Why Hard Forks are Altcoins
If you’ve gotten into crypto in the last 6 months, you are probably confused about the different hard forks that are occurring. There are a lot of different ones in different coins, some resulting in new coins, others seemingly coasting along without any splits. This can be very confusing to a newcomer and it’s probably enough to turn off a great number of people that just don’t want to deal with the complexity.
In this article, I’m going to make distinctions that will hopefully shed light on exactly what hard forks are and why they should be considered altcoins. In order to examine this claim, it helps to first look at the history of altcoins and look at how they came into existence as well as why they were designed the way they were.
In The Beginning…
Bitcoin was the first cryptocurrency to be created and is different than other coins for a variety of reasons. The Bitcoin blockchain, or the ledger that keeps track of what amounts belong to which address, started in January 2009. Bitcoin is the oldest coin by far and is backwards compatible. That is, the software that was used back at the beginning can at least in principle be utilized today.
In a sense, Bitcoin has no real peers as nearly everything else is some kind of copy.
Starting in 2011, there were many different coins that started to come into existence for one reason for another. As chronicled in my earlier post, they were perceived to be “fair” based on some attributes the creators made. For example, IxCoin had what’s called a premine, or a bunch of coins set aside for the creators. The coins were meant to compensate the developers, but oftentimes, they’ve been seen as being unfair as the reward was disproportionately large compared to the supply.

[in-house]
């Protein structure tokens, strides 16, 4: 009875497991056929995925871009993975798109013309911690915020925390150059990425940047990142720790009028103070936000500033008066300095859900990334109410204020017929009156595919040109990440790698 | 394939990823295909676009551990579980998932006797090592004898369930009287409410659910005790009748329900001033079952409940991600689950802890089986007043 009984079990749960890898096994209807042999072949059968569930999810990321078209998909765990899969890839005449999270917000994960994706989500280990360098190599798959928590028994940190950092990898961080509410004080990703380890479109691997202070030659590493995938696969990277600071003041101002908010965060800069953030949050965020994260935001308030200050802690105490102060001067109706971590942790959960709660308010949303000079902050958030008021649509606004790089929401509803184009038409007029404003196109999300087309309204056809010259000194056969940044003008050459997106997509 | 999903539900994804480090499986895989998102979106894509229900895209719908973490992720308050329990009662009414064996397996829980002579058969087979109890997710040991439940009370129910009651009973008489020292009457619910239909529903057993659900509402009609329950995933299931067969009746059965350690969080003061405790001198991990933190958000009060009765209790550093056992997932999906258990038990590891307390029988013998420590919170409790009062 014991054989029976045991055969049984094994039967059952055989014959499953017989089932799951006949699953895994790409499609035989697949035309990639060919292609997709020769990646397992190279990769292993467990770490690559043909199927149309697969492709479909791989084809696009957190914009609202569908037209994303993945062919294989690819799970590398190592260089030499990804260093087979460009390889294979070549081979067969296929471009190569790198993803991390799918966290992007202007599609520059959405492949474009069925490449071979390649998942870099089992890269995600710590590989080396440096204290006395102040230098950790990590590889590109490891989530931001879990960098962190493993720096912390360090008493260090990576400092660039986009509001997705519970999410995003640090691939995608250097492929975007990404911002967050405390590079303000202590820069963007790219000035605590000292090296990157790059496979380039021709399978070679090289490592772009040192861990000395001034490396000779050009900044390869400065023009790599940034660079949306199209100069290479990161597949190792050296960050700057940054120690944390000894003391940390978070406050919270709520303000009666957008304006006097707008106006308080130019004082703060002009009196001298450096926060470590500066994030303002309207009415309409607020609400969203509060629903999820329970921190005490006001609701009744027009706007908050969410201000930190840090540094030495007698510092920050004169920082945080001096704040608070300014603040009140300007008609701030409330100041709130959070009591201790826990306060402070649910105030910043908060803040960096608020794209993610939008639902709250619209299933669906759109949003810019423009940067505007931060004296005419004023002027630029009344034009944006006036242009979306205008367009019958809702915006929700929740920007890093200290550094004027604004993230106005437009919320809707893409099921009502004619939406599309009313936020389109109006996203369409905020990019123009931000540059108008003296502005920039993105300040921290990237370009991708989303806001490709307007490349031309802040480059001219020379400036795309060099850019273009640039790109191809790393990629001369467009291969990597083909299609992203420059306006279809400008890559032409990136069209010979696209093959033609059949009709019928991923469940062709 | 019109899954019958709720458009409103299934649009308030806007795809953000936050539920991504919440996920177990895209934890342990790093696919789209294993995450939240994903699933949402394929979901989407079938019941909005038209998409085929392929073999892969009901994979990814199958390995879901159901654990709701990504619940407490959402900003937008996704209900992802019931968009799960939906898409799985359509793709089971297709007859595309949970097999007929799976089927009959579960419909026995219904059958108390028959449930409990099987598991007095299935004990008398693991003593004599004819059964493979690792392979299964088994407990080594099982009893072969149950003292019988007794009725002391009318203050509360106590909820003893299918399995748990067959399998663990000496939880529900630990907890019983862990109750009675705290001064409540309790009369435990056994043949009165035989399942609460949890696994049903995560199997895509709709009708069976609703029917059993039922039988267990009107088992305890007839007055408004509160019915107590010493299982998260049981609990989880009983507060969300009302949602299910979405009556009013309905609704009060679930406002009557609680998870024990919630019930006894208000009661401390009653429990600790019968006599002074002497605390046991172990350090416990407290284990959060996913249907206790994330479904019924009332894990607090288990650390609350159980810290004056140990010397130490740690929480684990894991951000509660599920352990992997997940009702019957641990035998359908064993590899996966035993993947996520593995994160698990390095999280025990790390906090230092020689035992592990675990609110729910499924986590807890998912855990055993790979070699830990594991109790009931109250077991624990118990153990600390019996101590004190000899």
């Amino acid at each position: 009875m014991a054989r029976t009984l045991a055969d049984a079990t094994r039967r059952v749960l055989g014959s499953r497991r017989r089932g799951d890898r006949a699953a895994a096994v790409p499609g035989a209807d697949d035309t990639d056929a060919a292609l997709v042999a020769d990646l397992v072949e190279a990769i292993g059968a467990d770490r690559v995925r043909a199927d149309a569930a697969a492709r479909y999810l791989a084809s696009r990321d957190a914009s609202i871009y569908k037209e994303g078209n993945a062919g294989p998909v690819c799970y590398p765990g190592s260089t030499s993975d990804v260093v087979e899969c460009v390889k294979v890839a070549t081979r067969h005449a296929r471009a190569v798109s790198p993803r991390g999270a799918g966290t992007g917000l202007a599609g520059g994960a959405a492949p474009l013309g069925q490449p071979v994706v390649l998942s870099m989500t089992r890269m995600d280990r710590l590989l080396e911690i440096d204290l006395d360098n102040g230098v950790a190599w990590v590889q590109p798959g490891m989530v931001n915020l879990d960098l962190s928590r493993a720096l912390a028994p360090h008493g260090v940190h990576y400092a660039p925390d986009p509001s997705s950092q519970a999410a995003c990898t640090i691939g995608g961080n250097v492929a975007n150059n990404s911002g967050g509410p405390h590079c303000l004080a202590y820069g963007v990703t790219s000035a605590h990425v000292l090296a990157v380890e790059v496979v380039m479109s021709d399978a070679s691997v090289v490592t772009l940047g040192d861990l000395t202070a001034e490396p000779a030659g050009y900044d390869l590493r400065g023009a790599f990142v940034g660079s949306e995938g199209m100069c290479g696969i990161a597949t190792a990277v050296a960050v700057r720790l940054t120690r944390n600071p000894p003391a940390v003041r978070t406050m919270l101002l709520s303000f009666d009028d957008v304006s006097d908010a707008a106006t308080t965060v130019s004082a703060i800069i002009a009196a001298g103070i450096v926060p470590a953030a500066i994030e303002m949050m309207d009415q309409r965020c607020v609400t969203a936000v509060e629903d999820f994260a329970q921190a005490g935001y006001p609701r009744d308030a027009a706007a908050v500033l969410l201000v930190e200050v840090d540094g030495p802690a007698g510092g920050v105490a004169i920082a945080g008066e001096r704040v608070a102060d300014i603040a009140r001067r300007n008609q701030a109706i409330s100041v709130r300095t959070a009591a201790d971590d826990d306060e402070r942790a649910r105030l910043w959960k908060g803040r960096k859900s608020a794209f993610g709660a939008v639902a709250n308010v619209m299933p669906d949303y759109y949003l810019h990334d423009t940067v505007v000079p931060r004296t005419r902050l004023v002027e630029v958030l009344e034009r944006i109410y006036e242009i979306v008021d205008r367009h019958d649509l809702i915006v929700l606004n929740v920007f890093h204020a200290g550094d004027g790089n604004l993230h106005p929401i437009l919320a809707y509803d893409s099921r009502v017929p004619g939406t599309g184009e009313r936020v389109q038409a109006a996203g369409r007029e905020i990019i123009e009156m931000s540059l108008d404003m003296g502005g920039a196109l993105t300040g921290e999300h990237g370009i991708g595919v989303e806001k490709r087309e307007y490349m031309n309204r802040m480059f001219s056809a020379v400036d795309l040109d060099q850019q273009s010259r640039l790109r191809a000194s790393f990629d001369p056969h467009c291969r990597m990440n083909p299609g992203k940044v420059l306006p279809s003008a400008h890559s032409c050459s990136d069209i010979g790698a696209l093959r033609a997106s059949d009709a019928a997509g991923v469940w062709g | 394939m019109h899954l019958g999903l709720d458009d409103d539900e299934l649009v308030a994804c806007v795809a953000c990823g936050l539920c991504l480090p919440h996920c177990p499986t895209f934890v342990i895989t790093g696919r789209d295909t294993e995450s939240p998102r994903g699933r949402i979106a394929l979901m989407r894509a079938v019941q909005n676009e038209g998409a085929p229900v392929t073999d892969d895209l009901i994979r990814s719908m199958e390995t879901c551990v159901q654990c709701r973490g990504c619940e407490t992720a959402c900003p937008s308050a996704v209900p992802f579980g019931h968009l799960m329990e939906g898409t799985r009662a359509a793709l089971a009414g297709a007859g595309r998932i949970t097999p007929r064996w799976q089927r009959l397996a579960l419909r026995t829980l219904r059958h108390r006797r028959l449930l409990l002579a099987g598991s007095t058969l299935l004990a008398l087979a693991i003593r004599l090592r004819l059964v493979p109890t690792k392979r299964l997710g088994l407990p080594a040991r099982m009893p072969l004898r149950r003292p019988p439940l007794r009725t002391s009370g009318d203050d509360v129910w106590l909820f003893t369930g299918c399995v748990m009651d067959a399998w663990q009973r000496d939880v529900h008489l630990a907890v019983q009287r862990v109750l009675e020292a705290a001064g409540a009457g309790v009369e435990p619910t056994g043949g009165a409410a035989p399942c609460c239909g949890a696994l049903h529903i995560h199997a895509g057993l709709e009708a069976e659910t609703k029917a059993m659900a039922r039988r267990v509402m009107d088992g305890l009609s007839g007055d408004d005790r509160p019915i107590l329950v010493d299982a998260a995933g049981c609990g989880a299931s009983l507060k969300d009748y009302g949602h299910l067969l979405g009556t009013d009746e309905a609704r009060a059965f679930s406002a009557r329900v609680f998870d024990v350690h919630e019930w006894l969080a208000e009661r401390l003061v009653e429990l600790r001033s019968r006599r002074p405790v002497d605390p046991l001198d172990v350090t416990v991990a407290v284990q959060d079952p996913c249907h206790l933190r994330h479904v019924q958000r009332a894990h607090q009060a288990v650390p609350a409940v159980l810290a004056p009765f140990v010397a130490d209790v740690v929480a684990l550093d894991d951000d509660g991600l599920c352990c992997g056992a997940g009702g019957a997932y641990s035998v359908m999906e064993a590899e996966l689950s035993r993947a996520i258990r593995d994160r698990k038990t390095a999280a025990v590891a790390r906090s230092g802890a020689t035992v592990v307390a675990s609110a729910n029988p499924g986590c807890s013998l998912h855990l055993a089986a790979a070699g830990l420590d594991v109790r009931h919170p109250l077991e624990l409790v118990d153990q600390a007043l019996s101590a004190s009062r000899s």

Other coins such as Litecoin and Namecoin were perceived to be more fair, and unsurprisingly had more success. In particular, neither had a premine and were announced ahead of time so anyone could mine either coin.
Another way in which altcoins compensate developers is by having a developer tax. That is, some amount of the block reward goes toward the developers automatically. Zcash is perhaps the most famous of altcoins that employs this.
Source/More: Why Hard Forks are Altcoins – Jimmy Song – Medium